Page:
‘Gamocha’, a symbol of the culture and identity of Assam, has received the Geographical Indication (GI) tag from the central government, five years after the first application was made. Union Minister of Commerce and Industry Piyush Goyal on Twitter shared the GI registration certificate, issued on Tuesday, bringing cheers to people across the northeastern state. A GI is tagged to primarily agricultural, natural or manufactured products, handicrafts and industrial goods originating from a definite geographical territory. (Also read: By making ‘Gamosa’, Assamese women keeping state’s tradition alive )
Assam Chief Minister Himanta Biswa Sarma said: “A day of pride for Assam, as our #Gamosa gets a Geographical Indication Tag by the Government of India.”
Expressing gratitude to Prime Minister Narendra Modi, who is often seen with a ‘Gamocha’ draped around his neck, Sarma congratulated all the people of Assam for this recognition. Union Shipping, Ports and Waterways Minister Sarbananda Sonowal stated that Assam’s pride is “shining bright”.
“Due recognition of our heritage & cultural identity. ‘Gamosa’ gets the GI tag, bringing joy to thousands of weavers of this special item that has become a global symbol of Assam,” he added.
Along with Assam ministers Chandra Mohan Patowary, Ajanta Neog, Atul Bora, Pijush Hazarika and Jayanta Malla Baruah, many prominent personalities and hundreds of social media users expressed their happiness over the ‘gamocha’ getting the GI tag.
The GI tag has been registered in favour of the Directorate of Handloom & Textiles of the Assam government under the Geographical Indication of Goods (Registration and Protection) Act, 1999. The certificate has been awarded for ‘Gamocha’ as of October 16, 2017 as per the application by the directorate. The process was started in 2017 when an application for a GI tag was filed by the Institute of Handicraft Development of Golaghat district.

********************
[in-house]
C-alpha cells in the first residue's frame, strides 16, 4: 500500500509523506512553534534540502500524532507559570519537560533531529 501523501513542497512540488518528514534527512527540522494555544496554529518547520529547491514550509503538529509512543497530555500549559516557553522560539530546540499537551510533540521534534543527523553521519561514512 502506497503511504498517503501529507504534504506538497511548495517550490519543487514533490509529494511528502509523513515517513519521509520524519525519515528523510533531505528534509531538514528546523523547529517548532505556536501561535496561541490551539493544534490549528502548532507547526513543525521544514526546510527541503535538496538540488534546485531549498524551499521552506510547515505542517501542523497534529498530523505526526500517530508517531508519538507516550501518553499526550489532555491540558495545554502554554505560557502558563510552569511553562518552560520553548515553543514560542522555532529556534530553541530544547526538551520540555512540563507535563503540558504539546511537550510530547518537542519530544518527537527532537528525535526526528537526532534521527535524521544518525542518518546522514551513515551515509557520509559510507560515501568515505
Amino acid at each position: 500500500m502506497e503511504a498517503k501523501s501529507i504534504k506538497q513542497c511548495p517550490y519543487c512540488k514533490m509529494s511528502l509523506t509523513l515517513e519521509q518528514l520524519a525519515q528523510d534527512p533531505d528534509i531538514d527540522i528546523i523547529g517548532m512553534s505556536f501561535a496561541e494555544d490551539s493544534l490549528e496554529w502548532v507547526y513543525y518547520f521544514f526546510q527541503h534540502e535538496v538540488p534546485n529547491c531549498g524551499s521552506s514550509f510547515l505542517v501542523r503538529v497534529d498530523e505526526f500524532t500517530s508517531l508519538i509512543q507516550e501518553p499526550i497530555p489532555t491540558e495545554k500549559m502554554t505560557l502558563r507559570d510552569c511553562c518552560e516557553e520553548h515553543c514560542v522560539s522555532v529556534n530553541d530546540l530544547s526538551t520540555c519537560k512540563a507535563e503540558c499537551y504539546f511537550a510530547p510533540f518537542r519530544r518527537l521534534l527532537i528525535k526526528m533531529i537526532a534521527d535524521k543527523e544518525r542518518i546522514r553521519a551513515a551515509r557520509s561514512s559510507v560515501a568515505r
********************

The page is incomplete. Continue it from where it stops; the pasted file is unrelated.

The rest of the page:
The ‘gamocha’, a handwoven rectangular cotton piece of cloth with red borders and different designs and motifs, is traditionally offered to elders and guests as a mark of respect and honour by Assamese people. It is an integral part of all socio-religious ceremonies in the state and is considered as an Assamese identity and pride.
A ‘gamocha’ literally means a towel and is commonly used in Assamese households for day-to-day affairs. For specific purposes, it is also made of expensive materials like traditional Assamese ‘Pat’ silk and in different colours as well.
A ‘gamocha’ meant for exchange during ‘Bihu’ festival is known as ‘Bihuwan’. This unique scarf, which is found only in Assam, is also used as a signifier of reverence while decorating altars or covering religious books.
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This story has been published from a wire agency feed without modifications to the text. Only the headline has been changed.